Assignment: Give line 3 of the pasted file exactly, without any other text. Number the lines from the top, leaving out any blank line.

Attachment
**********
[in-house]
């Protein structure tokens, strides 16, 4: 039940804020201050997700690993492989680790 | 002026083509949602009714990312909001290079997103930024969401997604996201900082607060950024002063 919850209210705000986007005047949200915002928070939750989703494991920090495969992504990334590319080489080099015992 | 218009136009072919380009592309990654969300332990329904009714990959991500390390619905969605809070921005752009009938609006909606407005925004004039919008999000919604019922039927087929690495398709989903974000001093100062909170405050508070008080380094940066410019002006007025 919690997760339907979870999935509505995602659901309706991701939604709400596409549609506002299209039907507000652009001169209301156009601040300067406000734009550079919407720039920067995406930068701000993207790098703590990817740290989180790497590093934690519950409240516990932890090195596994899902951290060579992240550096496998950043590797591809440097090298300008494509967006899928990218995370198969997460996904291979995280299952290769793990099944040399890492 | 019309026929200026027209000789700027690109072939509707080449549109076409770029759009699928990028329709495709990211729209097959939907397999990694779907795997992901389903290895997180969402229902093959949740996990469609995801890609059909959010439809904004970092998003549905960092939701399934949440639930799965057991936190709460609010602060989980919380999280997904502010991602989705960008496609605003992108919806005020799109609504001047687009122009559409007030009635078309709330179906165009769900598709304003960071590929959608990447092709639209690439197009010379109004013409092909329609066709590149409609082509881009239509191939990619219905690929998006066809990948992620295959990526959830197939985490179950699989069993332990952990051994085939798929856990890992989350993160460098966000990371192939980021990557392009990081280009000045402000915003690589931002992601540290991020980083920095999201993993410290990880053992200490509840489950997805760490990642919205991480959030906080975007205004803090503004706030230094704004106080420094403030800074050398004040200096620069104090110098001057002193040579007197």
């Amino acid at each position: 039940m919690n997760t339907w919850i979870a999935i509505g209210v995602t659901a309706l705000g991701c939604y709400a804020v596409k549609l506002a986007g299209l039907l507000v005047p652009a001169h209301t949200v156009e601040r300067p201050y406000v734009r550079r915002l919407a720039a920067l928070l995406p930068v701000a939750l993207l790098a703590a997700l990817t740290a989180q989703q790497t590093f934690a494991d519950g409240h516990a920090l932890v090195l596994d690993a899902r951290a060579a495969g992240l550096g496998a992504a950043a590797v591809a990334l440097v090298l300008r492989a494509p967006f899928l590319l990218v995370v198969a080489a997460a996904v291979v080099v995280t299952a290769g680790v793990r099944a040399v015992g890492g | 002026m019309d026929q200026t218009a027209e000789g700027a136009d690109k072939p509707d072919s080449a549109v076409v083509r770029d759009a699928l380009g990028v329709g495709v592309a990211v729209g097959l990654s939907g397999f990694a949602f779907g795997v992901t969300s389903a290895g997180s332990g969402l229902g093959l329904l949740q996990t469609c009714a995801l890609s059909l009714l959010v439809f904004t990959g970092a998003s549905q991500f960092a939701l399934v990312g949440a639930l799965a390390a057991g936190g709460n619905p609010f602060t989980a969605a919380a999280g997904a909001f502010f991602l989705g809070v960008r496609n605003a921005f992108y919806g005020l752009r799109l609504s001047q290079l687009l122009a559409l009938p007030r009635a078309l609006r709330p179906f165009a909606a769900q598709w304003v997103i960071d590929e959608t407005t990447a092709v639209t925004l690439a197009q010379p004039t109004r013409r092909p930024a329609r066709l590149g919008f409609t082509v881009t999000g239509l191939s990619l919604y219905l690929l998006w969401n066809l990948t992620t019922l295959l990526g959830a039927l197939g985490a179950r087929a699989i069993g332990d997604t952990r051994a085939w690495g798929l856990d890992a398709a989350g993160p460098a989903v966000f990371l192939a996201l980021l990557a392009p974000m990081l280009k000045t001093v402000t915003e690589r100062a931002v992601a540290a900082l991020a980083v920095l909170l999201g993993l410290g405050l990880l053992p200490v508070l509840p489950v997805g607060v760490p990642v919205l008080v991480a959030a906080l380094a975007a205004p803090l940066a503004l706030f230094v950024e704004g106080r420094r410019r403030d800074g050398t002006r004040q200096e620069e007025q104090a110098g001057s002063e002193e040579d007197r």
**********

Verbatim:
């Amino acid at each position: 039940m919690n997760t339907w919850i979870a999935i509505g209210v995602t659901a309706l705000g991701c939604y709400a804020v596409k549609l506002a986007g299209l039907l507000v005047p652009a001169h209301t949200v156009e601040r300067p201050y406000v734009r550079r915002l919407a720039a920067l928070l995406p930068v701000a939750l993207l790098a703590a997700l990817t740290a989180q989703q790497t590093f934690a494991d519950g409240h516990a920090l932890v090195l596994d690993a899902r951290a060579a495969g992240l550096g496998a992504a950043a590797v591809a990334l440097v090298l300008r492989a494509p967006f899928l590319l990218v995370v198969a080489a997460a996904v291979v080099v995280t299952a290769g680790v793990r099944a040399v015992g890492g | 002026m019309d026929q200026t218009a027209e000789g700027a136009d690109k072939p509707d072919s080449a549109v076409v083509r770029d759009a699928l380009g990028v329709g495709v592309a990211v729209g097959l990654s939907g397999f990694a949602f779907g795997v992901t969300s389903a290895g997180s332990g969402l229902g093959l329904l949740q996990t469609c009714a995801l890609s059909l009714l959010v439809f904004t990959g970092a998003s549905q991500f960092a939701l399934v990312g949440a639930l799965a390390a057991g936190g709460n619905p609010f602060t989980a969605a919380a999280g997904a909001f502010f991602l989705g809070v960008r496609n605003a921005f992108y919806g005020l752009r799109l609504s001047q290079l687009l122009a559409l009938p007030r009635a078309l609006r709330p179906f165009a909606a769900q598709w304003v997103i960071d590929e959608t407005t990447a092709v639209t925004l690439a197009q010379p004039t109004r013409r092909p930024a329609r066709l590149g919008f409609t082509v881009t999000g239509l191939s990619l919604y219905l690929l998006w969401n066809l990948t992620t019922l295959l990526g959830a039927l197939g985490a179950r087929a699989i069993g332990d997604t952990r051994a085939w690495g798929l856990d890992a398709a989350g993160p460098a989903v966000f990371l192939a996201l980021l990557a392009p974000m990081l280009k000045t001093v402000t915003e690589r100062a931002v992601a540290a900082l991020a980083v920095l909170l999201g993993l410290g405050l990880l053992p200490v508070l509840p489950v997805g607060v760490p990642v919205l008080v991480a959030a906080l380094a975007a205004p803090l940066a503004l706030f230094v950024e704004g106080r420094r410019r403030d800074g050398t002006r004040q200096e620069e007025q104090a110098g001057s002063e002193e040579d007197r």